HMRC accused of voice ID data protection breaches

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Privacy campaigners have accused HMRC of breaching data protection laws by collecting more than five million ‘voiceprints’ without explicit consent.

The Information Commissioner’s Office (ICO) is investigating a complaint made by advocacy group Big Brother Watch against HMRC after the tax authority used an ‘implied consent’ model to collect voice identification information on taxpayers.

Responding to Freedom of Information Requests from Big Brother Watch, HMRC revealed that since it launched the Voice ID scheme in January 2017 it has taken 5.1 million taxpayers’ biometric voiceprints in January 2017. These voice recordings are from those who called the tax credits and self assessment helplines.

After responding to initial account verification questions, callers to the helplines are asked to create a voice ID by repeating the phrase “my voice is my password” before being able to access services. The data is then used to create a ‘voiceprint’ that can identify them in the future.

Concerns over the service and other aspects of HMRC's 'data harvesting' were raised back in March in Wendy Bradley's piece for AccountingWEB on the tax authority going beyond its remit in demanding more information than the law requires taxpayers to submit.

The department said it collected these voiceprints “on the basis of the implied consent of the customer,” although a process of explicit consent is currently being established, and the data is held to the “highest government and industry standards for security”.

What is Voice ID? 

Voice ID technology is a form of biometric identification and authentication, as sensitive as a fingerprint. Voice recognition technology is used to extract and analyse unique voice patterns and rhythms to identify a person using just their voice, checking over 100 behavioural and physical vocal traits including the size and shape of your mouth, how fast you talk and how you emphasise words.

Biometric voice ID is not the same as Automatic Speech Recognition (ASR), which automatically identifies words spoken and is not necessarily unique to each person. A biometric voice ID is a voiceprint that is unique to each individual.

Source: Big Brother Watch

Opting out and deletion

Callers are able to access services without using voice ID, but HMRC admits to “encouraging customers who call to take advantage of the Voice ID service”. The department states that taxpayers can “choose to opt-out and continue to use HMRC’s services in the usual way if they prefer.”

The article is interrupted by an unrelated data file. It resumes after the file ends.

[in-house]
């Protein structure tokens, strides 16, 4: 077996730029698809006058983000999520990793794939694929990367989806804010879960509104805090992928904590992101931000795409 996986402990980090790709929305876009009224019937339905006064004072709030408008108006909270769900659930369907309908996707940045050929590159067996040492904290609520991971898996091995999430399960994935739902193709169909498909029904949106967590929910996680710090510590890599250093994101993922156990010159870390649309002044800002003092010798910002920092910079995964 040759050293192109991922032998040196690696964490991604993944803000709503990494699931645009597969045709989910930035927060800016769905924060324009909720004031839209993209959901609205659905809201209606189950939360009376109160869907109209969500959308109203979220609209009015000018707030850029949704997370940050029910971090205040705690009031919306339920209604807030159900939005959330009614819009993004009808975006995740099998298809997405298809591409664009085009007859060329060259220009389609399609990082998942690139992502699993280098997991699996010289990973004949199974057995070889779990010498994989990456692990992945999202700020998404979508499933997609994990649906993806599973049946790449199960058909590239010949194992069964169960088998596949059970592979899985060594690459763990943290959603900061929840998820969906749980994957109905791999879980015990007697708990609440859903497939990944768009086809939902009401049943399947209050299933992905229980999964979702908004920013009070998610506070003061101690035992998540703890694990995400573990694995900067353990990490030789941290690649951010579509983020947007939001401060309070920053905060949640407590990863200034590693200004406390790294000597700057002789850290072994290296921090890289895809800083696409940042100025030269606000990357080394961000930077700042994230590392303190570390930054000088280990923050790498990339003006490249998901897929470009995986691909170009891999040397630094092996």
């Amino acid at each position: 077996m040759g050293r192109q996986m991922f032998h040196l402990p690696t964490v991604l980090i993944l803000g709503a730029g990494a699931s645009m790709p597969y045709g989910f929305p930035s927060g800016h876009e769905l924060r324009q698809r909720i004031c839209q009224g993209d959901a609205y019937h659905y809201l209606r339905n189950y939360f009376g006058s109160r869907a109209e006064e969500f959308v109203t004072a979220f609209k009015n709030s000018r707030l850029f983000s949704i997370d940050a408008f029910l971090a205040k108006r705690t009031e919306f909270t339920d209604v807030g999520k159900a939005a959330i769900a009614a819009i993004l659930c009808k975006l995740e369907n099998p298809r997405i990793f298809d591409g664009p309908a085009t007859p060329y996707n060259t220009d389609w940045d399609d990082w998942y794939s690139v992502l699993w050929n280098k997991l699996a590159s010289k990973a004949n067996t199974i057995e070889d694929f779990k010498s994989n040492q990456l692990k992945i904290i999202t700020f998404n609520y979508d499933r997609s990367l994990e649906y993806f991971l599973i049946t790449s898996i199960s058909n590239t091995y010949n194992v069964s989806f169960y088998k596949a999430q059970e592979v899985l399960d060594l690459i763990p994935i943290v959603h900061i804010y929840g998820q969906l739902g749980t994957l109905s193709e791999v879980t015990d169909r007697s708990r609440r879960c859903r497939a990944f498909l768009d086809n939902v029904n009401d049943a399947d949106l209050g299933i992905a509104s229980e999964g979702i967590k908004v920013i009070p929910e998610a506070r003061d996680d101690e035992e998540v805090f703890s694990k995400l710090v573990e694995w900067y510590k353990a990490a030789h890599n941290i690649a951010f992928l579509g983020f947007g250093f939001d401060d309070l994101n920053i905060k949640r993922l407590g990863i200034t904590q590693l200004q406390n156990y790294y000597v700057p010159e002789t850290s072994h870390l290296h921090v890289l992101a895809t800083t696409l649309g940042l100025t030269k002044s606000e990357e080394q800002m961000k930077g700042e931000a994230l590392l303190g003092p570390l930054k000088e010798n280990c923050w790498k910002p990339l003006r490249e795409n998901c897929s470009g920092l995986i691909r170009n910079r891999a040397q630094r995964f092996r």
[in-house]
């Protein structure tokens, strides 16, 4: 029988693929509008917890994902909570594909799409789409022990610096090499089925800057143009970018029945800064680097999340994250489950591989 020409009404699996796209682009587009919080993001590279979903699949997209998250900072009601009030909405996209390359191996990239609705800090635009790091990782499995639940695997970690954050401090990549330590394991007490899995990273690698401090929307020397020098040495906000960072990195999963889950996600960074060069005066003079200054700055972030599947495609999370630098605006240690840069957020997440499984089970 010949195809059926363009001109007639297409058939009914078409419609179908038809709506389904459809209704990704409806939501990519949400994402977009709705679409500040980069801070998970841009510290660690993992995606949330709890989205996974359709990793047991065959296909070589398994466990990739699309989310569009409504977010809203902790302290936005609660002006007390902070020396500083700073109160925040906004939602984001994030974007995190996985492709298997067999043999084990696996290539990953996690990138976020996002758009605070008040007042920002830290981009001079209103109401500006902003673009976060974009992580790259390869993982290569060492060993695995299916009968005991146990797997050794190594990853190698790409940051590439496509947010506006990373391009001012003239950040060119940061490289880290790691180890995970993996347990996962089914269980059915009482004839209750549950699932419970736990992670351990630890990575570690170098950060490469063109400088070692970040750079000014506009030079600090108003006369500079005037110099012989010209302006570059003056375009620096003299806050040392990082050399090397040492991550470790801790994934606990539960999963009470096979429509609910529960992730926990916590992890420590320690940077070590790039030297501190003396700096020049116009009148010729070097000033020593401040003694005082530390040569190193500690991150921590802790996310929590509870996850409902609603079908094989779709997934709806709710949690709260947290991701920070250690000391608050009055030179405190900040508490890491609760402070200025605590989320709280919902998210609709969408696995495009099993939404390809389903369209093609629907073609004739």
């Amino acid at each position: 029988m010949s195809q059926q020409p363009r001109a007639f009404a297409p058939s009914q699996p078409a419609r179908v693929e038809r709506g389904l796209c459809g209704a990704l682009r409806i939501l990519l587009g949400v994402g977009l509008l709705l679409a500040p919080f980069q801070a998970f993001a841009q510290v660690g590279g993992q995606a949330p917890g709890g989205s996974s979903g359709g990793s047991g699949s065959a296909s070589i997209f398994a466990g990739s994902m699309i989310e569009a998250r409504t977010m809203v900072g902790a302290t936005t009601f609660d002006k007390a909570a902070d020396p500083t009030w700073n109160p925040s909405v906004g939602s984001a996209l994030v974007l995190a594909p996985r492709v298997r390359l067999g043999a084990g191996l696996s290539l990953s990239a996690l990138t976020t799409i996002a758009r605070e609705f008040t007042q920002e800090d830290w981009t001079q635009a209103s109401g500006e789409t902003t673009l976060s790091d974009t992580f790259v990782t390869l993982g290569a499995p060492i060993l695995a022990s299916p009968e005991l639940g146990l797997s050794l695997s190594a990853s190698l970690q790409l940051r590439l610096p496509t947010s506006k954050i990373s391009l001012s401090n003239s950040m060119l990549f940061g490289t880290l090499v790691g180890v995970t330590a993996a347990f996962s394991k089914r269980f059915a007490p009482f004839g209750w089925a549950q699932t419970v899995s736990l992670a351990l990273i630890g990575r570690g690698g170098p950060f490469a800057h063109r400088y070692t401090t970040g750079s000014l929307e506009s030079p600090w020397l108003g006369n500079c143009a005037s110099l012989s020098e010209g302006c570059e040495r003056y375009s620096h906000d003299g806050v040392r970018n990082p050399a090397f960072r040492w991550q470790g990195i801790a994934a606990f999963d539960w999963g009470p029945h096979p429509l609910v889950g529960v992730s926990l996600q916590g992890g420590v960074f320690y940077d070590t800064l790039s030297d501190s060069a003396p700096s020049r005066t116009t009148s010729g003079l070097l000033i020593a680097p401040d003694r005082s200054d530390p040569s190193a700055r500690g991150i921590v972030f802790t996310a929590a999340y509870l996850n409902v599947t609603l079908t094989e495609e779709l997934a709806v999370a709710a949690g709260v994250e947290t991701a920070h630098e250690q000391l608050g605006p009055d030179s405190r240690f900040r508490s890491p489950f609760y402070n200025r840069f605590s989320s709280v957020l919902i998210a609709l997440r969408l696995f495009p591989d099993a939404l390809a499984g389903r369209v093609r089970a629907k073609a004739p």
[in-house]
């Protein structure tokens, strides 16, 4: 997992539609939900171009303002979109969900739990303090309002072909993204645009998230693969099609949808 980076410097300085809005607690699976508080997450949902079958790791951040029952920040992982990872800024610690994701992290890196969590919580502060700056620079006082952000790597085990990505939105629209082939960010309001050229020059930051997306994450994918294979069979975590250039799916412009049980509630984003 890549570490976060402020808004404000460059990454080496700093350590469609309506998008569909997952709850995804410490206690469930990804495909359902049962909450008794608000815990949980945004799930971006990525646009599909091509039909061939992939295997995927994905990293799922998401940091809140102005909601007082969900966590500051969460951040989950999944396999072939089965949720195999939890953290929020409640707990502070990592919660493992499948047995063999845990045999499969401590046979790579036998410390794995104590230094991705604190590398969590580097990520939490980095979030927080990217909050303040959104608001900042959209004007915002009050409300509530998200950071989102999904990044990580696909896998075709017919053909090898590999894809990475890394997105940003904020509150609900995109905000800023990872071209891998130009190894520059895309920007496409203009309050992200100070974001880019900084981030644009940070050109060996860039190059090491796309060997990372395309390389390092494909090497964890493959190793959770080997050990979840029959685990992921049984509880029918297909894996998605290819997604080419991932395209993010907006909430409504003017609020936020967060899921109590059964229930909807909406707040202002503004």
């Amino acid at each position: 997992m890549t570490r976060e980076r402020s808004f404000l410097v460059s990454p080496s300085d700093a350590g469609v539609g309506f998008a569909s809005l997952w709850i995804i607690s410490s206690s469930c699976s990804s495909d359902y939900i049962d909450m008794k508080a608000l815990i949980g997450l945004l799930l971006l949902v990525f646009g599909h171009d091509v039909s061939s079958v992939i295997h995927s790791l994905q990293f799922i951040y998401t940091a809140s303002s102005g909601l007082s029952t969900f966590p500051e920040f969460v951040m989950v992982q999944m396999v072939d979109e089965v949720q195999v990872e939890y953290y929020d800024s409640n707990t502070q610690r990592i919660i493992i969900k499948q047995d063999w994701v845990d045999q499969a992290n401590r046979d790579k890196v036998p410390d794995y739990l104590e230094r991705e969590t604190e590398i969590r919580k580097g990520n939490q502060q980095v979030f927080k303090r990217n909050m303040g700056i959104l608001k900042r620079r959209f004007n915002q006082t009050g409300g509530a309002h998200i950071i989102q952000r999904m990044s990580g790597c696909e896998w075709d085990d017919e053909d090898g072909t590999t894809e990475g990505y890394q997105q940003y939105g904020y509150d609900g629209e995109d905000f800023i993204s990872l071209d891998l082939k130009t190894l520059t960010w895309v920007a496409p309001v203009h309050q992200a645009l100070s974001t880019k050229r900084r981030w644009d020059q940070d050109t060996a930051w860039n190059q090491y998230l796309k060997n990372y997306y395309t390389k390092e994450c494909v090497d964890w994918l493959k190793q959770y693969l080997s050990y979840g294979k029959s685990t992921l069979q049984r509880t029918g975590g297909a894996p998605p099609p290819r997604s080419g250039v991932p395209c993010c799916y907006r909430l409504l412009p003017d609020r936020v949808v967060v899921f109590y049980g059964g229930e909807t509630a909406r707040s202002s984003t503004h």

But Big Brother Watch claims this is misleading. In a statement on its website, the group said that on calling HMRC’s self assessment helpline they were met with an automated system that “demanded that we create a voice ID by repeating the phrase ‘my voice is my password’

“Far from ‘encouraging’ customers,” continued the statement, “HMRC offers no choice but to do as the automated system instructs and create a biometric voice ID for a government database.

The group found that the only way to avoid creating a voice ID is to say ‘no’ to the system three times before the system states that it will create your voice ID ‘next time’.

Responding to the claims, an HMRC spokesperson said: “if a customer wishes to opt out of Voice ID, they tell an advisor that they wish to opt out and whether they would like their voiceprint to be deleted”.

However, when a representative from Big Brother Watch called to delete a voice ID, they claimed that HMRC does not have an accessible process to do so.

During a call to HMRC to remove the data, the automated system did not recognise ‘removal of Voice ID’ as a valid call reason, prompting a 15-minute wait to be connected.

When connected to an advisor, a transcript of the 35-minute call revealed that although the caller was able to opt out of using voice ID on the system it was not possible for the HMRC representative to completely remove the caller’s biometric data from the system altogether, and the caller would have complete an HMRC subject access request.

Is the scheme GDPR-compliant?

The General Data Protection Regulation (GDPR), came into force across Europe on 25 May this year and requires organisations to obtain explicit consent before they use biometric data to identify someone, including voice recordings.

Big Brother Watch claims that because voiceprints are such sensitive data, and voice IDs are not necessary for dealing with tax issues, HMRC must obtain the explicit consent of each taxpayer to enrol them in the scheme under Article 9 of GDPR or delete the records.

According to ICO guidelines, consent means “offering individuals real choice and control. Genuine consent should put individuals in charge, build trust and engagement, and enhance your reputation.”

‘Biometric ID cards through the back door’

Silkie Carlo, director of Big Brother Watch, called for the deletion of the five million voiceprints. “Taxpayers are being railroaded into a mass ID scheme that is incredibly disturbing,” she said and added that HMRC was “building big brother Britain by imposing biometric ID cards on the public by the back door.